In reality, a shark cage's strength is just a precaution. Sharks tend to bite things that look like they'd taste good. They almost never bite a shiny metal box. But when it happens — say, with a curious young shark — it's something the person inside the cage never forgets.
"You see them bite it on Shark Week because the guys are putting the fish right at the bars," Moskito says (James Moskito and his partners founded Great White Adventures 17 years ago). "What we see is that a shark might bite a cage once, when they first encounter one, but they immediately realise they don't like the taste. You can almost see it in their expression, like, 'Okay, that tastes terrible.' And you'll never see that shark bite it again."
Advancements in metalworking technology have made stainless steel an option for Great White Adventures, especially for extremely specialised and complicated cages. Last year, Great White Adventures introduced it's first stainless steel cage, a self-propelled two-man contraption that looks like the skeleton of a tiny submarine and has four motors that propel the cage at speeds up to 5 knots. It can turn, spin, and dive up to 150 feet on a cable.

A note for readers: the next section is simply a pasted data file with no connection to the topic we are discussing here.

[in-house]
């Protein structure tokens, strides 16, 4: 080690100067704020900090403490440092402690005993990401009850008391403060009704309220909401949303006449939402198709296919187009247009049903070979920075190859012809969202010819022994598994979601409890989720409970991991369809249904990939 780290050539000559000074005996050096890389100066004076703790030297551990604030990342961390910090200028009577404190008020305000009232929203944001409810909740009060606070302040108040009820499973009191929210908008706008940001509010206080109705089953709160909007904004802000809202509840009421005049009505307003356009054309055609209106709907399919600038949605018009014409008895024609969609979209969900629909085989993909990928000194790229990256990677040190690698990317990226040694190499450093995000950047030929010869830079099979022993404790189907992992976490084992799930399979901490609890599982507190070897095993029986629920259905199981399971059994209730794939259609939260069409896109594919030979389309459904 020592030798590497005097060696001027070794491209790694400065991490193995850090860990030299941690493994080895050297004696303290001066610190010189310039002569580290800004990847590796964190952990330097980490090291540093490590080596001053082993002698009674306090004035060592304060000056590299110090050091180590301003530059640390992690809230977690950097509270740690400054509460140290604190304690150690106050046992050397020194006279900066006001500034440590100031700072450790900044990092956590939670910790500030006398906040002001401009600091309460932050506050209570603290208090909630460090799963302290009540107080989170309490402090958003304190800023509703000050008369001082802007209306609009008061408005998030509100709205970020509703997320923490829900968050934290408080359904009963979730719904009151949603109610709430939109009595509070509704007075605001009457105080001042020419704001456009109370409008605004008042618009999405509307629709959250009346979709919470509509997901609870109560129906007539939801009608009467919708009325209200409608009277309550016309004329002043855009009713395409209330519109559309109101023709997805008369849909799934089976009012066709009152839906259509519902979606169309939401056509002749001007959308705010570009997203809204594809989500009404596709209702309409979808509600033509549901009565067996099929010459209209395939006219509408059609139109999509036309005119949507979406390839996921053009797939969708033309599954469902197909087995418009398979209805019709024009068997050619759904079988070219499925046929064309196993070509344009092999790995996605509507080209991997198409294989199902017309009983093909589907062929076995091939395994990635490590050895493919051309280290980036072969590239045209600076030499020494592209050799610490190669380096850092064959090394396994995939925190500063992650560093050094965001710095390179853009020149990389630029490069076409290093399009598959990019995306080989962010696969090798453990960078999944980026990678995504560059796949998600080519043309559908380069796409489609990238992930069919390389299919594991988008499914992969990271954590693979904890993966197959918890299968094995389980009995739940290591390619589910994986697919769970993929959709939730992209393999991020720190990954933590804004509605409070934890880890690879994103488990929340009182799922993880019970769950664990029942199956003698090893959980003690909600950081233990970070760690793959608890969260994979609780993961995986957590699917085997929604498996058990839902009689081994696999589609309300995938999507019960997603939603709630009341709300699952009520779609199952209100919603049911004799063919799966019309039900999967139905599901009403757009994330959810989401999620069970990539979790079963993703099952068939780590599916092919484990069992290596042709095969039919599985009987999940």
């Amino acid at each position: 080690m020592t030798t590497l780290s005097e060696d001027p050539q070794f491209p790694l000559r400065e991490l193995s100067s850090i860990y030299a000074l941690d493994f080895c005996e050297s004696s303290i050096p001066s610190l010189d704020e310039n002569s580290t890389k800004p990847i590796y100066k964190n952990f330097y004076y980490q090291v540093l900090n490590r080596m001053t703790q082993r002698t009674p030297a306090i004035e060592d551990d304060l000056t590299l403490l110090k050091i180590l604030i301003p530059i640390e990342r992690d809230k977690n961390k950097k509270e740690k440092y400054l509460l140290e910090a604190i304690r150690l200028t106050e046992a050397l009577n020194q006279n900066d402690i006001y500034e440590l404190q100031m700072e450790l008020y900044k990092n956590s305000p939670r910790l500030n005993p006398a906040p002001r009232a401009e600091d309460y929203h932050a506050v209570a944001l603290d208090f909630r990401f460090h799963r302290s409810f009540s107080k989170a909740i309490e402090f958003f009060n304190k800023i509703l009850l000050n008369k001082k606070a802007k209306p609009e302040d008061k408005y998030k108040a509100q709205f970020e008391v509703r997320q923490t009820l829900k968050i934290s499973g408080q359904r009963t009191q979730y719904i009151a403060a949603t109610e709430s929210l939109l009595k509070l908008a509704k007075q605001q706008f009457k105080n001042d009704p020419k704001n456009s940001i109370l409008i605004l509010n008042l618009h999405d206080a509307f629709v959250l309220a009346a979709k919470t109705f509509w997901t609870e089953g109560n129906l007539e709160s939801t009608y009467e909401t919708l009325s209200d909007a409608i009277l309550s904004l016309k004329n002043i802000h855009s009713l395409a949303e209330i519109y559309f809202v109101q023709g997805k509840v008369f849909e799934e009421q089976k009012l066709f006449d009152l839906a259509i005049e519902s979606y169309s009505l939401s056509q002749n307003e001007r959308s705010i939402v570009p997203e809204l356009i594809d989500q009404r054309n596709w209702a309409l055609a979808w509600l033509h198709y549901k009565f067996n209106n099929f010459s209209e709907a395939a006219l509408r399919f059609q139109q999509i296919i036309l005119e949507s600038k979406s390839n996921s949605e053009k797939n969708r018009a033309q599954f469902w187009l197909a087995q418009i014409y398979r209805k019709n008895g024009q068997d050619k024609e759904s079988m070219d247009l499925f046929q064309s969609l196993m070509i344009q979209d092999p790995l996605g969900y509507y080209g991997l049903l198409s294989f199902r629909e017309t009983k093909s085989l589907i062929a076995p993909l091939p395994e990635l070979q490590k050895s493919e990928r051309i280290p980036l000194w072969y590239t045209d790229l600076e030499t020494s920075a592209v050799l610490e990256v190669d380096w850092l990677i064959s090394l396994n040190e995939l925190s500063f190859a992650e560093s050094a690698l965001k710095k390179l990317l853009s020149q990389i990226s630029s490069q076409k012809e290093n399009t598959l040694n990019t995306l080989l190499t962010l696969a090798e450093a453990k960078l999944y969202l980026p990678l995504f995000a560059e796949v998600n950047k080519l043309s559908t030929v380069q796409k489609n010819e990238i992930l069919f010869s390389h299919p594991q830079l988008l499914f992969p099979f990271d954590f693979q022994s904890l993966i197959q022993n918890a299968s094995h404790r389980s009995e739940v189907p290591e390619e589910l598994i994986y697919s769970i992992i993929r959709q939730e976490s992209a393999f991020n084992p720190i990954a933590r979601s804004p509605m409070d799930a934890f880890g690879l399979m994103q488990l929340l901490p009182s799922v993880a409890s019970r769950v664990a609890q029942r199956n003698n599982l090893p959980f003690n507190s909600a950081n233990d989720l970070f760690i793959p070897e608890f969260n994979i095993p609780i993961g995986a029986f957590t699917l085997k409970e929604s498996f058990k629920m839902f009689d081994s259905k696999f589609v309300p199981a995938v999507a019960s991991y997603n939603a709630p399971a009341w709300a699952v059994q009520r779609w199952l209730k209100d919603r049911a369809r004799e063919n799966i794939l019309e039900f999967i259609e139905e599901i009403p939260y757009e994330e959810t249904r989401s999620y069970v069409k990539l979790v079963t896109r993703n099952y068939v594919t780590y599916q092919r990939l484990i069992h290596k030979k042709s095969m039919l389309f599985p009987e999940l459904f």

"We got tired of waiting for the sharks to come to us," Moskito jokes. "It's the most unique cage ever built." It also cost $100,000, and as of now, is only available for film crews. If permits come through, certain tourists might (might) get a crack at it later this year, starting in Mexico.
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